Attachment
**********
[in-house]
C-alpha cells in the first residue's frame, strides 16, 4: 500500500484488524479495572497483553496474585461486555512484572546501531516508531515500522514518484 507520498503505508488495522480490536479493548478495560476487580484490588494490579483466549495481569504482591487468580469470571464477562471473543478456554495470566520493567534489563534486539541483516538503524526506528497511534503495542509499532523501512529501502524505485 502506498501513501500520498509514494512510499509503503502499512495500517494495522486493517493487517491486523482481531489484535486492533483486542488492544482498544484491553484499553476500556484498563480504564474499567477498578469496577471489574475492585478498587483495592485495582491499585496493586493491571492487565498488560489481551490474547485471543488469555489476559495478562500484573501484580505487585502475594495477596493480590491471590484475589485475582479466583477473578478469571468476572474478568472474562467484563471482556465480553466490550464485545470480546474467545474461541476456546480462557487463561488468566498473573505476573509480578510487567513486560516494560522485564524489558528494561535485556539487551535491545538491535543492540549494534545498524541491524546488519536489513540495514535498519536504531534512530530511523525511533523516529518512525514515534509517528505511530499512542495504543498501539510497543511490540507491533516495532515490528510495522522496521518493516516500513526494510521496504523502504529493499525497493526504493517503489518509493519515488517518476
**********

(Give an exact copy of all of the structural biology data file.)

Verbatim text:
[in-house]
C-alpha cells in the first residue's frame, strides 16, 4: 500500500484488524479495572497483553496474585461486555512484572546501531516508531515500522514518484 507520498503505508488495522480490536479493548478495560476487580484490588494490579483466549495481569504482591487468580469470571464477562471473543478456554495470566520493567534489563534486539541483516538503524526506528497511534503495542509499532523501512529501502524505485 502506498501513501500520498509514494512510499509503503502499512495500517494495522486493517493487517491486523482481531489484535486492533483486542488492544482498544484491553484499553476500556484498563480504564474499567477498578469496577471489574475492585478498587483495592485495582491499585496493586493491571492487565498488560489481551490474547485471543488469555489476559495478562500484573501484580505487585502475594495477596493480590491471590484475589485475582479466583477473578478469571468476572474478568472474562467484563471482556465480553466490550464485545470480546474467545474461541476456546480462557487463561488468566498473573505476573509480578510487567513486560516494560522485564524489558528494561535485556539487551535491545538491535543492540549494534545498524541491524546488519536489513540495514535498519536504531534512530530511523525511533523516529518512525514515534509517528505511530499512542495504543498501539510497543511490540507491533516495532515490528510495522522496521518493516516500513526494510521496504523502504529493499525497493526504493517503489518509493519515488517518476